Rowdy Douglas has accepted the responsibility of rebuilding the Texas County Sheriff’s Department.
Douglas was sworn in Tuesday morning as the interim sheriff of Texas County. He replaces his former boss, James Sigman, who was arrested last week and faces six felony charges.
Douglas was sworn in during a brief ceremony shortly after 10:30 a.m. Tuesday by Texas County Associate Circuit Judge Doug Gaston. Douglas was accompanied by his wife, Veronica, and daughter, Reagan, who held the Bible for the swearing in.
“I’m sorry for what happened with James, but we’ve got to move on,” Douglas said. “We’ve got to rebuild every aspect of the department.”
Douglas, 33, was the department’s detective until January 2018, when he resigned to become the City of Houston’s parks director. He was one of eight deputies who resigned after Jennifer Tomaszewski, who faces the same charges as Sigman, was hired as jail administrator.
Douglas was named sheriff after the county’s legal counsel confirmed a vacancy in the office. Texas County Presiding Commissioner Fred Stenger said commissioners had received legal advice from several, and it came to its conclusion Monday. A written opinion was issued to the commission at about 11:15 a.m. Monday that confirmed the sheriff’s officeholder job was vacant.
Since last week, the commission has visited with possible candidates.
“I love this place. It’s where I wanted to come back and eventually retire,” Douglas said Tuesday afternoon. “I love the county. This is where I live and the people I know. I’m doing it for all the right reasons.”
Among Douglas’ top priorities, he said, is rebuilding the department’s roster. While there is a full jail staff, the agency has deputy and dispatch vacancies.
Douglas said Coroner Marie Lasater, who served as acting sheriff following Sigman’s arrest, addressed three vacancies by re-hiring Reuben Salazar and Brent Honeycutt. Both resigned earlier this year. She also hired Greg Ryan, a former officer with the Houston Police Department.
“Marie stepped into something she knew nothing about, as far as law enforcement, and did a good job for getting thrown into the middle of the situation,” Douglas said.
Another issue Douglas said he plans to tackle is public trust. He said the department’s call volume has steadily declined in recent months.
“We want a chance to regain the public’s trust,” said Douglas, who vows to operate a transparent department. “We’ll get everything lined out. I’ll get the right guys in here and the right dispatchers. I want people to know that they can call us.”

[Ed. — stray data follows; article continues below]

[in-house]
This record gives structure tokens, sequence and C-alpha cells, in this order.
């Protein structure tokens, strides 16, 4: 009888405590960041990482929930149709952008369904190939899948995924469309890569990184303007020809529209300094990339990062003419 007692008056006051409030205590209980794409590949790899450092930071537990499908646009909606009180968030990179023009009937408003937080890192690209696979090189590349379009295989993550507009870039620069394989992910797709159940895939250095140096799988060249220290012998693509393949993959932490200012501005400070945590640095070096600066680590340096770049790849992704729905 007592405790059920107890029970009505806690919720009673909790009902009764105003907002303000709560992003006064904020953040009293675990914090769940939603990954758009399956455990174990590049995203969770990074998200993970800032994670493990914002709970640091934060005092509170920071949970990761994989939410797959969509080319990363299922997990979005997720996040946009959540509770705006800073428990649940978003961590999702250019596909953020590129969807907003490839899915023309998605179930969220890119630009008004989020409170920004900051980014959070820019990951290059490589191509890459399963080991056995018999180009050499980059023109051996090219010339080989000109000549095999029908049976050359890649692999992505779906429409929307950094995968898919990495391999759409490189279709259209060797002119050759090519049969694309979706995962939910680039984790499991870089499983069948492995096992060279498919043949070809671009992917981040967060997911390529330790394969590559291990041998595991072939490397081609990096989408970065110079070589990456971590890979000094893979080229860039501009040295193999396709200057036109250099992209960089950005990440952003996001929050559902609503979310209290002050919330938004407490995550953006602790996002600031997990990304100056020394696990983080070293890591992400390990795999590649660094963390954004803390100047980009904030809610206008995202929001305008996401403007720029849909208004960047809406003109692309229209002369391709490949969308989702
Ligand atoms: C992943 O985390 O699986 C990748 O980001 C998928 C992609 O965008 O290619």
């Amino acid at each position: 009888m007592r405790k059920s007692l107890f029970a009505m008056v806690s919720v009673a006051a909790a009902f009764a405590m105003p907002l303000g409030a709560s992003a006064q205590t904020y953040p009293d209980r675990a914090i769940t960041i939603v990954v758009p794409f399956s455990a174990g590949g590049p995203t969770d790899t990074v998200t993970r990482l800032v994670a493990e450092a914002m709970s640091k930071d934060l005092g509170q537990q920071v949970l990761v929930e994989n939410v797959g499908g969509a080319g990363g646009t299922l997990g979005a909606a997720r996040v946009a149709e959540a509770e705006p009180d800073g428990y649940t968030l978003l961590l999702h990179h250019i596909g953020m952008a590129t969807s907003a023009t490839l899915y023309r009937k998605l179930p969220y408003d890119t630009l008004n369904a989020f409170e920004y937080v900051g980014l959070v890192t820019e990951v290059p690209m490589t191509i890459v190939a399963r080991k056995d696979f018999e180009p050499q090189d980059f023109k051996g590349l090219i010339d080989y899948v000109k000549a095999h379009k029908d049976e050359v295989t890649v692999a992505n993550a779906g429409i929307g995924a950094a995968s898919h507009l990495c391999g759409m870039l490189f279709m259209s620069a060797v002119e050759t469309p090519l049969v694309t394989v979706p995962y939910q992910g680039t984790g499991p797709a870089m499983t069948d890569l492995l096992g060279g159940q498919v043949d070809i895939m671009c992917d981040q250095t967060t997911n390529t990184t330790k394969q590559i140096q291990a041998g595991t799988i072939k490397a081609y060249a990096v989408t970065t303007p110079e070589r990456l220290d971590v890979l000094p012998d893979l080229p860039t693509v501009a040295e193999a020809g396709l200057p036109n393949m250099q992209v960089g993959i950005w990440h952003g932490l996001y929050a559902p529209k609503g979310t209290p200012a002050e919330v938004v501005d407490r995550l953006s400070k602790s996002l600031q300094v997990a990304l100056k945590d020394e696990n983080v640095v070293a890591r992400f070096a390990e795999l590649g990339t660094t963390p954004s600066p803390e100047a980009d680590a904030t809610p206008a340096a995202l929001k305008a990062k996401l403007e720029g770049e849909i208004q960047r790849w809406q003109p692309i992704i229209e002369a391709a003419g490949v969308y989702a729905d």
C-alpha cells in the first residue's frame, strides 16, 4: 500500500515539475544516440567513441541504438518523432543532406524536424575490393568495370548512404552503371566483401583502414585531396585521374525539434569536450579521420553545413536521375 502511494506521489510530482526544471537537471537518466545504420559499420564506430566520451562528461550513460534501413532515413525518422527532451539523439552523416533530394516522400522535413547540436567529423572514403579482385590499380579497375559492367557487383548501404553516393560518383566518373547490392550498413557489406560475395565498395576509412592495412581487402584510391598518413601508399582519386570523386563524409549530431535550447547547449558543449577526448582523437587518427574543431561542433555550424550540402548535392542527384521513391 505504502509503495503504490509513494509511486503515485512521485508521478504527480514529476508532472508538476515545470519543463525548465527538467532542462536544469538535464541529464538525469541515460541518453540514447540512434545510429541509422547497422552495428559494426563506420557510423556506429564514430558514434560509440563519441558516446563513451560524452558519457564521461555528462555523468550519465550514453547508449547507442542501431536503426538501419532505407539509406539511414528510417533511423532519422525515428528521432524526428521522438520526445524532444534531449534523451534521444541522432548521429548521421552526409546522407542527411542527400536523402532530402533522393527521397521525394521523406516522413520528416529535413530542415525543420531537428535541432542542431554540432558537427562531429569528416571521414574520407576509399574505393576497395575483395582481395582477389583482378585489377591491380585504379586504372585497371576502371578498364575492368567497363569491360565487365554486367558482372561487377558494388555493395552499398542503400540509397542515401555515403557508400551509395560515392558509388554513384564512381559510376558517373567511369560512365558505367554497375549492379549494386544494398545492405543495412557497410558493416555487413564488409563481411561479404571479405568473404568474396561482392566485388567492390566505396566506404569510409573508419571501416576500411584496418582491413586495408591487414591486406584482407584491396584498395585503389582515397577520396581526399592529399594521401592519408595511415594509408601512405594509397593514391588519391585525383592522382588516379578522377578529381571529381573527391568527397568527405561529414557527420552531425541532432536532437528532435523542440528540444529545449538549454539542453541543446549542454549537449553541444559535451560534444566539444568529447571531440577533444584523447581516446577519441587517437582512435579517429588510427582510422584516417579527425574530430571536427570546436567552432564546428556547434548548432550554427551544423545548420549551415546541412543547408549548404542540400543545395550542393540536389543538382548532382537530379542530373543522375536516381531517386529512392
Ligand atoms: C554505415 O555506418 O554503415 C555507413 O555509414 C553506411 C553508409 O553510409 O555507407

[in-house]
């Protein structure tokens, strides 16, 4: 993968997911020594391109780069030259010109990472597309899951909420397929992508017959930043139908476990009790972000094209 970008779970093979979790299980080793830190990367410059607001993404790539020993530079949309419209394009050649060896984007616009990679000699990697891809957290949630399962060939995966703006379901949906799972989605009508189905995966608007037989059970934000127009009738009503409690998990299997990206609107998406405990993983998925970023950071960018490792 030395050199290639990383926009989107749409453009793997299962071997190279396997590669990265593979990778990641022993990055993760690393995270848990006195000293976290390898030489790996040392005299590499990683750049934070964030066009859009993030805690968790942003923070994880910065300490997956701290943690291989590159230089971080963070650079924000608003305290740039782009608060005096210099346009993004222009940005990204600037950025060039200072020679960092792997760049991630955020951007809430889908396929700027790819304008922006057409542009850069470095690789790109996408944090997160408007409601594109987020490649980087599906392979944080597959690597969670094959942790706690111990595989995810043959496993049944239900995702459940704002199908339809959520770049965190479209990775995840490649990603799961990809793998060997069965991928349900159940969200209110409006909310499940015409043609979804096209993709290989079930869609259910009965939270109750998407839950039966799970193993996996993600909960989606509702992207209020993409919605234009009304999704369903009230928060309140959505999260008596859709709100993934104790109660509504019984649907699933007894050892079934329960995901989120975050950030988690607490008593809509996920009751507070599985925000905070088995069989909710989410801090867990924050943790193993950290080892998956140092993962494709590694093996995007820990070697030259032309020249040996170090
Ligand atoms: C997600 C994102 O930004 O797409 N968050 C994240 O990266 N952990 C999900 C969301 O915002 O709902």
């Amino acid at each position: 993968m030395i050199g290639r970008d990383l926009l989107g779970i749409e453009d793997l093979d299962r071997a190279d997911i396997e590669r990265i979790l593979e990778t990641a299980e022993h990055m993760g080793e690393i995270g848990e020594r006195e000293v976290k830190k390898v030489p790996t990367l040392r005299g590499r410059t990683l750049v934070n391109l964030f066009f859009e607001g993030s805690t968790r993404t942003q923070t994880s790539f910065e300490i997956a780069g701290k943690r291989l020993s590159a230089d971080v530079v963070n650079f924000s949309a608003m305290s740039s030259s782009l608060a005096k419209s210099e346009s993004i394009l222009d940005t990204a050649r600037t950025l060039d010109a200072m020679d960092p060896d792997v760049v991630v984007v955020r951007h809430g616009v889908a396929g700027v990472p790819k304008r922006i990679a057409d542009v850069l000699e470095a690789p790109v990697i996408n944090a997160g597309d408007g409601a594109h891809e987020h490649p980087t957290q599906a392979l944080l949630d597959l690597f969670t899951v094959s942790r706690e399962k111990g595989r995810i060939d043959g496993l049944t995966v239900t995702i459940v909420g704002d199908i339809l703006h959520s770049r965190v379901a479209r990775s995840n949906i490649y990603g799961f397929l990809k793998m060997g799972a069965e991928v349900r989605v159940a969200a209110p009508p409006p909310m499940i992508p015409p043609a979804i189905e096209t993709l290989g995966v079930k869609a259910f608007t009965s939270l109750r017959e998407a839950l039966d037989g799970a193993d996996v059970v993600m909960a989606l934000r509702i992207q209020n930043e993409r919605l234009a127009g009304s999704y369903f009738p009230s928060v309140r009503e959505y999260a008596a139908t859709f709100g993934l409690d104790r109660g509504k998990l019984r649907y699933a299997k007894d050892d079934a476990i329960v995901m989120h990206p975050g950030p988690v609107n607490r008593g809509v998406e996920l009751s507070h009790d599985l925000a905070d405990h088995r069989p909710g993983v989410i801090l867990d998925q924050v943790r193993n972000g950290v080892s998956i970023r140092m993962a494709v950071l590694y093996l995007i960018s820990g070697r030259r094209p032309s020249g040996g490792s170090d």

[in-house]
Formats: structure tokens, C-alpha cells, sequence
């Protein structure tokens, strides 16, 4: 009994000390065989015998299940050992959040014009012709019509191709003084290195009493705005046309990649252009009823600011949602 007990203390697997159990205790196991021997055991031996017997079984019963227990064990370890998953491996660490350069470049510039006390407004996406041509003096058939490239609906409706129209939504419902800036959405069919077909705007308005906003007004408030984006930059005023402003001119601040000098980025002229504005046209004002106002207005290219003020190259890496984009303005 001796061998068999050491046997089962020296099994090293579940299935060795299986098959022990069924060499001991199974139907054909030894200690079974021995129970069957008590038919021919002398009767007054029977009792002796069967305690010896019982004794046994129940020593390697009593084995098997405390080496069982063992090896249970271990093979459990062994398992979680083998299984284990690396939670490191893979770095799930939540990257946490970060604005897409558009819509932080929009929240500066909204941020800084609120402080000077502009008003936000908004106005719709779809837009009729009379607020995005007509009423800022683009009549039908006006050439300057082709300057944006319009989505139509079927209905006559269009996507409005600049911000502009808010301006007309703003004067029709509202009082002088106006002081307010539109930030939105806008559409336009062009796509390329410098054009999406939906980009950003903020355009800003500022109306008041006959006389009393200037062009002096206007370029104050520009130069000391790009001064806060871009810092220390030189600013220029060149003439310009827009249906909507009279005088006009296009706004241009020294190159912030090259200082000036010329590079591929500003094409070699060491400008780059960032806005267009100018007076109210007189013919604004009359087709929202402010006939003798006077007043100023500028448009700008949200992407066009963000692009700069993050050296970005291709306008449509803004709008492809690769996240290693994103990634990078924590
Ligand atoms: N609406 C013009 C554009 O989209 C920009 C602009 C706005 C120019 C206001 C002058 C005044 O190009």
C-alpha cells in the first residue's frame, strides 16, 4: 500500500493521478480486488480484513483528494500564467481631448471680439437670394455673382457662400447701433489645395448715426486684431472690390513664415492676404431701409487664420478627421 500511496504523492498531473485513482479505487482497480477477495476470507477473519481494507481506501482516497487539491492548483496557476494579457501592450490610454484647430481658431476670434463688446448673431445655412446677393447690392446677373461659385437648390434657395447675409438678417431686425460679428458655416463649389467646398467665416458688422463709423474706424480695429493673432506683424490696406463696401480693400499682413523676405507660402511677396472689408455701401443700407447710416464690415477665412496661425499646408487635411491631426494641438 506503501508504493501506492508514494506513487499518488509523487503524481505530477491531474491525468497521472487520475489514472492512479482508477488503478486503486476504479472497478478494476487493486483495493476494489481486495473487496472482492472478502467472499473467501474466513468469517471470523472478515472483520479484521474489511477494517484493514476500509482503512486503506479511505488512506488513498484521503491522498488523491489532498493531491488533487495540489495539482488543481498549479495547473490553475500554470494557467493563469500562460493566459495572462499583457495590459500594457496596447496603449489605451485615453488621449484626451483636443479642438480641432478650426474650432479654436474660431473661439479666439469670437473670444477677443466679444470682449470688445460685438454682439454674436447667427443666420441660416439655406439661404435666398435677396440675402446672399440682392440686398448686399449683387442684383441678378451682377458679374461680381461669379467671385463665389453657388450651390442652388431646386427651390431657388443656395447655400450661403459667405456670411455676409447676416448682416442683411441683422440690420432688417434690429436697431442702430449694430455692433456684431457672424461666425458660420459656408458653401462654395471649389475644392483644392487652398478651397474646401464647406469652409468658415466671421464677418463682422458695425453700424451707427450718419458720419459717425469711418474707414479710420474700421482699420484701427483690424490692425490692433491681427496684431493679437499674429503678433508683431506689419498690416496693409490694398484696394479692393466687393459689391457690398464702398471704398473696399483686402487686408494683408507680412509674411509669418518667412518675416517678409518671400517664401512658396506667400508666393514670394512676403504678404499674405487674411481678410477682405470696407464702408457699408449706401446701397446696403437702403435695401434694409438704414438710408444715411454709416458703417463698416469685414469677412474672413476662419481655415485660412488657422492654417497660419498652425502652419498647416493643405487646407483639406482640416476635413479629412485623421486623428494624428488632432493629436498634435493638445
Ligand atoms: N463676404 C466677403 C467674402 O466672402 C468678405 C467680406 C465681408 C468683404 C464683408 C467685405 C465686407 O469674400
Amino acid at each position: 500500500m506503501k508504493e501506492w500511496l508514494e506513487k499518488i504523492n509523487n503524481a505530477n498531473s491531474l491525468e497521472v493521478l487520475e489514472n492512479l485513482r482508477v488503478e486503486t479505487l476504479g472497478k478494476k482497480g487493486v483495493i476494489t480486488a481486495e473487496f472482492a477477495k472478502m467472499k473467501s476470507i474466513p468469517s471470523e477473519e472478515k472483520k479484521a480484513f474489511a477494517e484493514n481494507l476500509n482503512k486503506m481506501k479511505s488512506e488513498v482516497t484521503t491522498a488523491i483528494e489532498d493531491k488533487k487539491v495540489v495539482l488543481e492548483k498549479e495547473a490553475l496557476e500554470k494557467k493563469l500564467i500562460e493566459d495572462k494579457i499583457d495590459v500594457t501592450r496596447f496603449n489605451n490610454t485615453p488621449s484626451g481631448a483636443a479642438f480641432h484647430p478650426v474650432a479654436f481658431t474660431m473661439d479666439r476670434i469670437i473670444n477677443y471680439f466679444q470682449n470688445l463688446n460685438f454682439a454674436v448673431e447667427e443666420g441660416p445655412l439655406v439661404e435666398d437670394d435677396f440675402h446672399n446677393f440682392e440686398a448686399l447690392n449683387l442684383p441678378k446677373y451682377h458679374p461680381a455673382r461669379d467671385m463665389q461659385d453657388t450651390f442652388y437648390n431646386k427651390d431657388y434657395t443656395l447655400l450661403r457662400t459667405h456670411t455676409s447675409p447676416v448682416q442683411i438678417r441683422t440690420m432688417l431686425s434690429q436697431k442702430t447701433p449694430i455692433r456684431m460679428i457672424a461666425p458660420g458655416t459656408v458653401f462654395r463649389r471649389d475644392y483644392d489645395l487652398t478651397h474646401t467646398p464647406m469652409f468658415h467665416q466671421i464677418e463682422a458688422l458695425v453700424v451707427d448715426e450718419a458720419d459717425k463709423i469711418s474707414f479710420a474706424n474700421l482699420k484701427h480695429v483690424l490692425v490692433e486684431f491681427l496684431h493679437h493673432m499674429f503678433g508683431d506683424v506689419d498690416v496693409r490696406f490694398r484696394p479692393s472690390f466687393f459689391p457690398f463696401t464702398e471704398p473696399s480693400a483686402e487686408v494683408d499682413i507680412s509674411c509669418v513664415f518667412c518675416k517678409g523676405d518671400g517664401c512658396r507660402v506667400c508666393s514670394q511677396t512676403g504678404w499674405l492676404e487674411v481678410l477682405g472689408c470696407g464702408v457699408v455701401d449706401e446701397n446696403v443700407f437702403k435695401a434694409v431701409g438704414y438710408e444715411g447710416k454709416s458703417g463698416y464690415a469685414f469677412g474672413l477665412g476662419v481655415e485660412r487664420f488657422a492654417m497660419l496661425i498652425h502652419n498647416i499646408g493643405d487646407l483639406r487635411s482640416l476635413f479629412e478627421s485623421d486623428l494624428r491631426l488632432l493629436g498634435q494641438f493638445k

The county commissioners said a special election will be held in November to elect a new sheriff. Members of the executive committee of the county’s two political parties will select a nominee whose name will appear on the ballot. By state statute the candidates must be determined by Sept. 14. The county has been in consultation with the secretary of state’s office. Sigman was elected to a term that expired Dec. 31, 2020.
Douglas said he will not run for sheriff.
“I have no plans of running,” he said. “I hope whoever gets it lets me stay on.”
Douglas, a 2003 Houston High School graduate, has ties with the Texas County Sheriff’s Department dating back to when he worked as a dispatcher at age 19 for former Sheriff Carl Watson. He served as jail administrator for eight months after graduating from the sheriff’s academy before becoming a deputy.
Douglas worked two years for the Houston Police Department and then joined the South Central Drug Task Force. He said he worked closely with the sheriff’s department during his five-plus years with the agency. He returned to the sheriff’s department in 2016 and was named a detective.
Douglas said he will work hard in the coming months to make the department a strong one.
“I want this place to get back where it needs to be,” he said. “My goal is by November, whoever walks in here walks into a good department.”